The women enrolled underwent an assessment of height, weight, and BMI. Women were classified into two groups according to BMI group I with BMI <23 kg/m2 (lean and underweight) and group II with BMI ≥23 kg/m2 (obese and overweight) according to ICMR guidelines. A detailed menstrual history pattern was taken, and cycles at >35 days interval were classified as oligomenorrhea. These women were compared with reference to waist hip ratio (WHR). Circumference of the waist was measured at the level of the iliac crest after a normal expiration, and hip circumference was taken at the widest point around the buttocks. Abnormal WHC was taken as ≥0.8. Signs of clinical HA like acne, hirsutism, and AN were noted. Acne is defined as the presence of comedones, papules, nodules, cysts, and scars on the face, neck, and upper truck. The presence of only scars was not included. Although acne has no universally accepted visual assessment tool [European Society of Human Reproduction and Embryology (ESHRE 2018)], in this study, ≥10 facial lesions were taken as a presence of acne. These lesions were comedones, papules, pustules, nodules, abscesses, or cysts. Hirsutism, another feature of clinical HA, is defined as an increase in terminal hair growth in the androgen-dependent area of the body (upper lip, chin, mid-chest, abdomen, and back). The most common visual assessment score is the modified Ferriman–Gallwey (mFG) score, which was used for an objective evaluation of hirsutism. mFG score with a level ≥4–6 indicates hirsutism, as per ESHRE 2018. In this study, FG score, ≥6 was taken as hirsutism. AN is characterized by dark, coarse, and thickened skin with a velvety texture, being symmetrically distributed on the neck, the axilla, antecubital and popliteal fossa, and groin folds, histopathologically characterized by papillomatosis and hyperkeratosis of the skin. The endocrine evaluation was done by measuring LH, FSH, total testosterone, and AMH on day 2/3 of the menstrual cycle. Around 5 mL of venous blood sample was drawn, centrifuged at 200 gm for 10 minutes, and sera were separated and stored at −20°C, and hormonal assays were performed.
For metabolic parameters, samples were taken after fasting for at least 8 hours. Women if not fasting were called on another day with at least 8 hours of fasting; 5 mL of venous blood was drawn for fasting blood sugars, fasting insulin, fasting lipid profile [triglycerides, total cholesterol, high-density lipoprotein (HDL), and low-density lipoprotein (LDL) levels]. For OGTT, 75 gm glucose was given in 200 mL of water, and she was asked to remain seated comfortably in the waiting area. A venous sample was drawn for postprandial (PP) values 2 hours following it. Fasting blood sugar ≥126 mg/dL and 2-hour PP ≥200 mg/dL were taken as diabetes, whereas fasting blood sugar 110–125 mg/dL and 2-hour PP 140–199 mg/dL were taken as impaired OGTT.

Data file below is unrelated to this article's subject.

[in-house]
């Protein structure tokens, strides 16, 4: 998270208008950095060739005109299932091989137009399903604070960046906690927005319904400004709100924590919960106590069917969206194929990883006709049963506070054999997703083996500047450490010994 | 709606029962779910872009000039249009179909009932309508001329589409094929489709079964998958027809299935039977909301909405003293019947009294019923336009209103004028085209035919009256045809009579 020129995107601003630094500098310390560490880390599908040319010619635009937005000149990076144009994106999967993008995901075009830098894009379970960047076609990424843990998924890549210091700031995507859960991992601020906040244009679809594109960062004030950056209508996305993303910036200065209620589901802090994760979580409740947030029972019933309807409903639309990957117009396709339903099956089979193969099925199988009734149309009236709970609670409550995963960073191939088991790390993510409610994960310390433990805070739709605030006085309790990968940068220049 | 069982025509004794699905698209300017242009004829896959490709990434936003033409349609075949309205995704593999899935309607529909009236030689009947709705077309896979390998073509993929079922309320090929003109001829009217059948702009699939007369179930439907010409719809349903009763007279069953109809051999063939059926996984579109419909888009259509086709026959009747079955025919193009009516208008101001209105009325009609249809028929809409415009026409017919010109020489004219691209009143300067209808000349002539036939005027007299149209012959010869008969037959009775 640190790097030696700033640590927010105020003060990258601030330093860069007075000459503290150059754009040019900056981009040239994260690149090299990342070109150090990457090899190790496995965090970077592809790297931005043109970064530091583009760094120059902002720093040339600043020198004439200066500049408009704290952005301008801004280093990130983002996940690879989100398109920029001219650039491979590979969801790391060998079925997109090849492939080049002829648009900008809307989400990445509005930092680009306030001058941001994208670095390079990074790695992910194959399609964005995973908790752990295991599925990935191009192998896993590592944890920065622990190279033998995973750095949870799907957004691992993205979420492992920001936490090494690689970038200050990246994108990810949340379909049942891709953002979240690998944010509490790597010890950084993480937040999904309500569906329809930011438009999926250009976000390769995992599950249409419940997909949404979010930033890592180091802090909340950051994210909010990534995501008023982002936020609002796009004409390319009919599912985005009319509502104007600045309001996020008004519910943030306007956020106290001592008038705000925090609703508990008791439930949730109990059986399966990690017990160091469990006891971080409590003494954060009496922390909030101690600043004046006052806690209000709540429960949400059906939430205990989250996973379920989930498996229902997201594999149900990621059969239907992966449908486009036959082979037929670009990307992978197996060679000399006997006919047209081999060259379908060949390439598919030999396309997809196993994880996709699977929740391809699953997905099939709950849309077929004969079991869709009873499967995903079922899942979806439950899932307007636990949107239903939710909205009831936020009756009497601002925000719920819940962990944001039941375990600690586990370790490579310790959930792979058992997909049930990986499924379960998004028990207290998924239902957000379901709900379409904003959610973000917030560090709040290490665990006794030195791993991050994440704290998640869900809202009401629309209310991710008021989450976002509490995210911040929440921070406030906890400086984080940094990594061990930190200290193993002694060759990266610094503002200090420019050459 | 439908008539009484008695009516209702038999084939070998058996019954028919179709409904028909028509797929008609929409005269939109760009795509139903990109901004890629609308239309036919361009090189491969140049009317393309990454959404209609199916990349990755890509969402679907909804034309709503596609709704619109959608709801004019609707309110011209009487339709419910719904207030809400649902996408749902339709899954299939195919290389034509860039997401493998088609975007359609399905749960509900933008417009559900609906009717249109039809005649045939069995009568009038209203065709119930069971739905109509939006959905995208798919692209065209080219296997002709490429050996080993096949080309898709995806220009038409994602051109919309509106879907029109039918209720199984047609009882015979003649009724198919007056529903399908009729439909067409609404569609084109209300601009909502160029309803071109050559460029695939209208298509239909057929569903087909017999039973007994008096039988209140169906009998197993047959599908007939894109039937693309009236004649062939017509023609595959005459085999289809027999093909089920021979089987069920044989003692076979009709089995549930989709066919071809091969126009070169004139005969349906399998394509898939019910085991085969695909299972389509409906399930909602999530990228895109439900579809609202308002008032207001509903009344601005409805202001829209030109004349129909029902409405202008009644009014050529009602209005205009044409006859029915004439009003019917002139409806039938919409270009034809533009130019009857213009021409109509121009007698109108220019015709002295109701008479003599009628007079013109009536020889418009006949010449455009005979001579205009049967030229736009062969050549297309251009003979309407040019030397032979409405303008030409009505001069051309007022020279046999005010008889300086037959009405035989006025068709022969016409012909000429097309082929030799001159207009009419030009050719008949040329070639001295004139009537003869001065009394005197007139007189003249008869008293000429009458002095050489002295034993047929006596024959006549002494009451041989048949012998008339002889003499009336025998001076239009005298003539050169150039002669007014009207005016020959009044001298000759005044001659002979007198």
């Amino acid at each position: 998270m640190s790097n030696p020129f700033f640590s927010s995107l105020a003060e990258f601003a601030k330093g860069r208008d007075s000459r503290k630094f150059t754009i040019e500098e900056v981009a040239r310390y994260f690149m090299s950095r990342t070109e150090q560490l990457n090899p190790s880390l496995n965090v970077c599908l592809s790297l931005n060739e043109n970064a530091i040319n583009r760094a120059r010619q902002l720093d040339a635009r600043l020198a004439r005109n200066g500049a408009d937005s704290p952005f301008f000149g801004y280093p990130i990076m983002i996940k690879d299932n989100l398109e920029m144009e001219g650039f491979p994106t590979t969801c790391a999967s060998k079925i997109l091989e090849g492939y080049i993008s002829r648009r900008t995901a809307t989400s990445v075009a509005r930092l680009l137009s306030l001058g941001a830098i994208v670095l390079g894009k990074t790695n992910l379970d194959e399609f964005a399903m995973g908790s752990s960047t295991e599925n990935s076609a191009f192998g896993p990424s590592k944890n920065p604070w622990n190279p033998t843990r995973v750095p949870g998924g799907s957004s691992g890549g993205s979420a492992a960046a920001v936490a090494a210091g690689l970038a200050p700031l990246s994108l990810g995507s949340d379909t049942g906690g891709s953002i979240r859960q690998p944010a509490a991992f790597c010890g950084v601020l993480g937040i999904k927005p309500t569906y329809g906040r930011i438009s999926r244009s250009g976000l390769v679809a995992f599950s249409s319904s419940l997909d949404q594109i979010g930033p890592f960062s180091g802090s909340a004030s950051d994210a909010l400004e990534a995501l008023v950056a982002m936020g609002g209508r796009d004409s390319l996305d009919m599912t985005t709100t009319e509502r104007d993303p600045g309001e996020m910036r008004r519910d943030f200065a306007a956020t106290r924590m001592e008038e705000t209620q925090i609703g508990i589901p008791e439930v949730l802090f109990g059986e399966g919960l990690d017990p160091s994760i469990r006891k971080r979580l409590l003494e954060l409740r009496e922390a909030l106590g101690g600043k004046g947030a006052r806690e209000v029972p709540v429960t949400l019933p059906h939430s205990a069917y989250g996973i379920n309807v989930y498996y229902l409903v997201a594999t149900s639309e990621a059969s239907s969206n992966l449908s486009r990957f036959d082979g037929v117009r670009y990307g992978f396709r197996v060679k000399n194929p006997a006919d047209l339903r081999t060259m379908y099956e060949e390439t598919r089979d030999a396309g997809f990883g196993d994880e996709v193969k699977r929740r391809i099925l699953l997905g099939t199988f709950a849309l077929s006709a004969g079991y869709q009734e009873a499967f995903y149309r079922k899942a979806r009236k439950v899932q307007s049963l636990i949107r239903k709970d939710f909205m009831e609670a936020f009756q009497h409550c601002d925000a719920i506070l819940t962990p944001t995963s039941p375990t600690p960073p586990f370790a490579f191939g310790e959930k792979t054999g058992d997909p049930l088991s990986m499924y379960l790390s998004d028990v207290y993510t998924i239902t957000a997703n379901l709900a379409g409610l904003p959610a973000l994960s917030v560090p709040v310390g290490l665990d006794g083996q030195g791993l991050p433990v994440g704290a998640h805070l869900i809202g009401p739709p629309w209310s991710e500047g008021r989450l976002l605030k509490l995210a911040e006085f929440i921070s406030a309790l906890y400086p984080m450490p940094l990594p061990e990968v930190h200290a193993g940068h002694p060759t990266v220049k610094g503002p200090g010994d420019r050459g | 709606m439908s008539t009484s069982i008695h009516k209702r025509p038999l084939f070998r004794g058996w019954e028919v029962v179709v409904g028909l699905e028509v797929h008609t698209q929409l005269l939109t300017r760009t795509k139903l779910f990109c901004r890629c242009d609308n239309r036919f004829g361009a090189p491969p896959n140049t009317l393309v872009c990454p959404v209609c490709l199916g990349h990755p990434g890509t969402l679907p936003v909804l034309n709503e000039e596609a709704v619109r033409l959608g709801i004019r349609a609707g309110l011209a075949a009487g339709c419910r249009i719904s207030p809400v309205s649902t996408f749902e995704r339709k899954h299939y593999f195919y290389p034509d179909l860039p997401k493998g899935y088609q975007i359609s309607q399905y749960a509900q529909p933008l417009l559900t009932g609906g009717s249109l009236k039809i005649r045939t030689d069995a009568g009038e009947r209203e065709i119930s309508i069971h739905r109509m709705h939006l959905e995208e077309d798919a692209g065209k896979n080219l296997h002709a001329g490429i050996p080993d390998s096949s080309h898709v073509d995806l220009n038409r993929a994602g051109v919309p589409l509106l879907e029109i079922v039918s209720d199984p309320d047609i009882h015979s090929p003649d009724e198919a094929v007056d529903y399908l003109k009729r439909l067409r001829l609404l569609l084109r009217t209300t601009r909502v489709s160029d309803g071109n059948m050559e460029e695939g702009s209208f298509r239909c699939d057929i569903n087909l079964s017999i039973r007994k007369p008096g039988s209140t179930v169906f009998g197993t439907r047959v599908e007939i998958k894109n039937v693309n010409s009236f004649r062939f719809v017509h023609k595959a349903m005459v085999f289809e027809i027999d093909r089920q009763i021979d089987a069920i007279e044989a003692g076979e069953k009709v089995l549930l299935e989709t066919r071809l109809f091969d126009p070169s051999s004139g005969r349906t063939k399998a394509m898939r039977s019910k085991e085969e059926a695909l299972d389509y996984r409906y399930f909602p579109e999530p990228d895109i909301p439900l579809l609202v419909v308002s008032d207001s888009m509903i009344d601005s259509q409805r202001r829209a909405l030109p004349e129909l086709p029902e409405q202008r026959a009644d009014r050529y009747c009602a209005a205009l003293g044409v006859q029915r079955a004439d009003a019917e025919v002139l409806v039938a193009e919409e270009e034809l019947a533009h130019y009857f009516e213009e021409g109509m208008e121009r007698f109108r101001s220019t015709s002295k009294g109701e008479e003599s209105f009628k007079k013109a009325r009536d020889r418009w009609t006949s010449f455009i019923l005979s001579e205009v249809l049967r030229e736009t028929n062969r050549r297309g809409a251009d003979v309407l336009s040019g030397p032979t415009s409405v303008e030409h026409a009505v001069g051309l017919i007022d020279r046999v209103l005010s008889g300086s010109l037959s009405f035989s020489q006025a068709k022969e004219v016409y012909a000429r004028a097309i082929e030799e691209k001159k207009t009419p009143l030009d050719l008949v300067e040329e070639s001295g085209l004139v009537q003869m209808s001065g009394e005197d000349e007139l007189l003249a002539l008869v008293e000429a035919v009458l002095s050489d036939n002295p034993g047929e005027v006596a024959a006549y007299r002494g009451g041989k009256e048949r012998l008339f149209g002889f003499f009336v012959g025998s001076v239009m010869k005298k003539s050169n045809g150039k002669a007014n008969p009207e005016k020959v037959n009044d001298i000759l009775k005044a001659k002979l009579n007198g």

Women were also classified into four phenotypes. HA + oligo/anovulation (OA) + PO at ultrasonogram [Polycystic ovarian morphology (PCOM)], that is, classical called phenotype A; HA+OA-phenotype B; HA+PCOM-phenotype C; OA+PCOM-phenotype D.
The results are presented in frequencies, percentages, and mean ± standard deviation. The Chi-squared test was used to compare the categorical variables and the unpaired t-test to compare the continuous variables. The p-value <0.05 was considered significant. All the analysis was carried out on the SPSS software 20 version (Chicago, Inc., United States of America).
There were 80 women enrolled in the study—40 women in each group. Among the clinical symptoms studied, oligomenorrhea (cycle interval >35 days) was the most typical form of menstrual pattern in PCOS women, although such menstrual patterns did not relate to BMI (62.5% in lean vs 75% in obese PCOS; p = 0.228).
There was no difference in physical parameters like acne, hirsutism, or AN in both groups, as shown in Table 1. Obese women had more WHR as compared to lean women (p = 0.044). It was hence noted that central obesity was more in the higher BMI group. Table 2 shows the endocrine and metabolic parameters in both groups. Obese women had more hypertriglyceridemia (p = 0.011) and hypercholesterolemia (p = 0.013) than lean women. The rest of the endocrine parameters like blood sugars, insulin levels, AMH levels, and LH/FSH ratio were similar in both groups. The number of women with high serum testosterone levels (≥3.5 nmol/L) was similar in both the groups; 35% in the lean group vs 22.5% in the obese group—p = 0.217. Women were classified according to the phenotypes, and it was seen that of 80 women, 41 women (51.2%) were of phenotype A, five (6%) of phenotype B, 24 (30%) of phenotype C, and 10 (12.5%) were of phenotype D. There was no difference in phenotype distribution of women in both the groups (Chi-square 5.2756 and p-value = 0.153).